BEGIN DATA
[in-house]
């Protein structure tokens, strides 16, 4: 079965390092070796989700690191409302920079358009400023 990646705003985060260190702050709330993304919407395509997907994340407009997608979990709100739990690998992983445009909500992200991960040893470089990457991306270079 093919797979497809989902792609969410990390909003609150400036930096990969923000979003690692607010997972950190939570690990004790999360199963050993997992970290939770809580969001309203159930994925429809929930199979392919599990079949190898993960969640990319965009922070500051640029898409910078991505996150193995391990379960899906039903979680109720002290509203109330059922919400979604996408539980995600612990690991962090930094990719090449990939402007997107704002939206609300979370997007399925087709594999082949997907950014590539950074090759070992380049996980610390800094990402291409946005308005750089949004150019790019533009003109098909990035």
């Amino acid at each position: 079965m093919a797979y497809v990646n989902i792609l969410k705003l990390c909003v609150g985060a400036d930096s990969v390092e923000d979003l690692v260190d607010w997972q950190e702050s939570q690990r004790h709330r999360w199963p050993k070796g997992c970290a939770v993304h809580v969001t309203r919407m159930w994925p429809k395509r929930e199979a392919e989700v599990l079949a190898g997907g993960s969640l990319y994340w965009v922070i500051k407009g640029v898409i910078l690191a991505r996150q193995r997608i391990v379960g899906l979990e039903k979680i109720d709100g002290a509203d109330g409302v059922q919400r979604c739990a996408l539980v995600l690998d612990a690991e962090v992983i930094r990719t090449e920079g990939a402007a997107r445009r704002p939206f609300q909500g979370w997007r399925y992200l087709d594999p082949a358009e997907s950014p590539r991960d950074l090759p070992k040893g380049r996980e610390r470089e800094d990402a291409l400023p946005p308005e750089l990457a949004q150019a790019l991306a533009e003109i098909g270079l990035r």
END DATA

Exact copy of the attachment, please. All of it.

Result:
[in-house]
């Protein structure tokens, strides 16, 4: 079965390092070796989700690191409302920079358009400023 990646705003985060260190702050709330993304919407395509997907994340407009997608979990709100739990690998992983445009909500992200991960040893470089990457991306270079 093919797979497809989902792609969410990390909003609150400036930096990969923000979003690692607010997972950190939570690990004790999360199963050993997992970290939770809580969001309203159930994925429809929930199979392919599990079949190898993960969640990319965009922070500051640029898409910078991505996150193995391990379960899906039903979680109720002290509203109330059922919400979604996408539980995600612990690991962090930094990719090449990939402007997107704002939206609300979370997007399925087709594999082949997907950014590539950074090759070992380049996980610390800094990402291409946005308005750089949004150019790019533009003109098909990035």
């Amino acid at each position: 079965m093919a797979y497809v990646n989902i792609l969410k705003l990390c909003v609150g985060a400036d930096s990969v390092e923000d979003l690692v260190d607010w997972q950190e702050s939570q690990r004790h709330r999360w199963p050993k070796g997992c970290a939770v993304h809580v969001t309203r919407m159930w994925p429809k395509r929930e199979a392919e989700v599990l079949a190898g997907g993960s969640l990319y994340w965009v922070i500051k407009g640029v898409i910078l690191a991505r996150q193995r997608i391990v379960g899906l979990e039903k979680i109720d709100g002290a509203d109330g409302v059922q919400r979604c739990a996408l539980v995600l690998d612990a690991e962090v992983i930094r990719t090449e920079g990939a402007a997107r445009r704002p939206f609300q909500g979370w997007r399925y992200l087709d594999p082949a358009e997907s950014p590539r991960d950074l090759p070992k040893g380049r996980e610390r470089e800094d990402a291409l400023p946005p308005e750089l990457a949004q150019a790019l991306a533009e003109i098909g270079l990035r």